• Advocate for getting money out of politics, ending corporate welfare, reforming corporate governance, changing tax laws to be more equitable, revising bankruptcy laws, and increasing support for public education.
State Legislative Ministries can:
    • Include economic inequity as a factor in determining legislative advocacy priorities.
    • Create and publish report cards on state legislators’ records on issues impacting the financial well-being of marginalized groups.
    • Host bi-partisan forums that bring attention to issues identified as part of a moral economic system.
    • Engage in advocacy consistent with a moral economic system: getting money out of politics; ending corporate welfare; reforming corporate governance; reforming bankruptcy laws; reforming the tax code; reforming work place protection to include the LGBTQA+; reforming laws pertaining to bail, sentencing, incarceration, and civil forfeiture; enacting state level universal health care, universal parental leave, and fair wage legislation; and increasing support for public education and job retraining.
As a Denomination we can:
    • Offer to all interested Unitarian Universalists an affordable group health insurance plan and advocate for universal health care coverage for all.
    • Continue socially responsible investment practices.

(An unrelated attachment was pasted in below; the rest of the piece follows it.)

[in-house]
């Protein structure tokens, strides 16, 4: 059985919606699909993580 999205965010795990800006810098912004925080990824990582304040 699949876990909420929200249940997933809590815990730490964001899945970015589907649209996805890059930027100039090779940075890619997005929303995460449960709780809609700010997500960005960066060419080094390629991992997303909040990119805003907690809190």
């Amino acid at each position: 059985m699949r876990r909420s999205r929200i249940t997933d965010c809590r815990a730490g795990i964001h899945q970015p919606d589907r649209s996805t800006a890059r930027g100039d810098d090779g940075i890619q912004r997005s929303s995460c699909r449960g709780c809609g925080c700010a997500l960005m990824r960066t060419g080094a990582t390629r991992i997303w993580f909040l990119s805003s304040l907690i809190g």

• Invest in state legislative ministries and in advocacy at the national level.
    • Participate in interfaith coalitions and other social justice groups that work toward achieving a moral economic system.
    • Continue to work cooperatively with the Unitarian Universalist Service Committee (UUSC) on projects such as “Behind the Kitchen Door.”
    • Invest in low income communities.
    • Invest in communities and leaders of color, and support reparations.
    • Advocate for the various elements of a moral economic system.

As Unitarian Universalists our faith calls us to counter fear with courage and manifest a collective vision of a more just, equitable, and compassionate society.

That's an enormous list, and no one can be on top of everything, as I see it. We can pick at least a few items to act on more immediately, and proceed from there. Also, we would do well to support movements for change, like the Poor People's Campaign

Poverty doesn't have to be a generation's-long condemnation of families and entire populations. We have the means to overcome it, and we should.